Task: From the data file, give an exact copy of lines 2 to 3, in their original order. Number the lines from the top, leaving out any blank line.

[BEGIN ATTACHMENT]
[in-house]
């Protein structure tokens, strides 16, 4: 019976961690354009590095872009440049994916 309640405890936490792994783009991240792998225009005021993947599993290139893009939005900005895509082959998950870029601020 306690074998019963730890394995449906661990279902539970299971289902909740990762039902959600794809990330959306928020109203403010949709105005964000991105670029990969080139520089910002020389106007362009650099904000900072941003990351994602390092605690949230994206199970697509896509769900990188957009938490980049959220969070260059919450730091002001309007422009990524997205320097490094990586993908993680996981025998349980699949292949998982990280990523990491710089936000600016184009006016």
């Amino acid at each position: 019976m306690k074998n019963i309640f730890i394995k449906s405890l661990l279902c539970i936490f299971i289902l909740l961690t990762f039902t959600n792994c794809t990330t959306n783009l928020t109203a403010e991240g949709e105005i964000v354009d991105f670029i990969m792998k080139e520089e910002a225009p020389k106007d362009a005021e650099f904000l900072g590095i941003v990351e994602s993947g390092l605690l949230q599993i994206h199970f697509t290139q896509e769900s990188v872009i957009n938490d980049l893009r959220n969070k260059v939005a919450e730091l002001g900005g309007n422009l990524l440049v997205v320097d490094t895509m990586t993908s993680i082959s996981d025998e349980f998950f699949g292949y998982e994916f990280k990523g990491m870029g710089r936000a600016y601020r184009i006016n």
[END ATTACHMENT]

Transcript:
């Protein structure tokens, strides 16, 4: 019976961690354009590095872009440049994916 309640405890936490792994783009991240792998225009005021993947599993290139893009939005900005895509082959998950870029601020 306690074998019963730890394995449906661990279902539970299971289902909740990762039902959600794809990330959306928020109203403010949709105005964000991105670029990969080139520089910002020389106007362009650099904000900072941003990351994602390092605690949230994206199970697509896509769900990188957009938490980049959220969070260059919450730091002001309007422009990524997205320097490094990586993908993680996981025998349980699949292949998982990280990523990491710089936000600016184009006016």
């Amino acid at each position: 019976m306690k074998n019963i309640f730890i394995k449906s405890l661990l279902c539970i936490f299971i289902l909740l961690t990762f039902t959600n792994c794809t990330t959306n783009l928020t109203a403010e991240g949709e105005i964000v354009d991105f670029i990969m792998k080139e520089e910002a225009p020389k106007d362009a005021e650099f904000l900072g590095i941003v990351e994602s993947g390092l605690l949230q599993i994206h199970f697509t290139q896509e769900s990188v872009i957009n938490d980049l893009r959220n969070k260059v939005a919450e730091l002001g900005g309007n422009l990524l440049v997205v320097d490094t895509m990586t993908s993680i082959s996981d025998e349980f998950f699949g292949y998982e994916f990280k990523g990491m870029g710089r936000a600016y601020r184009i006016n």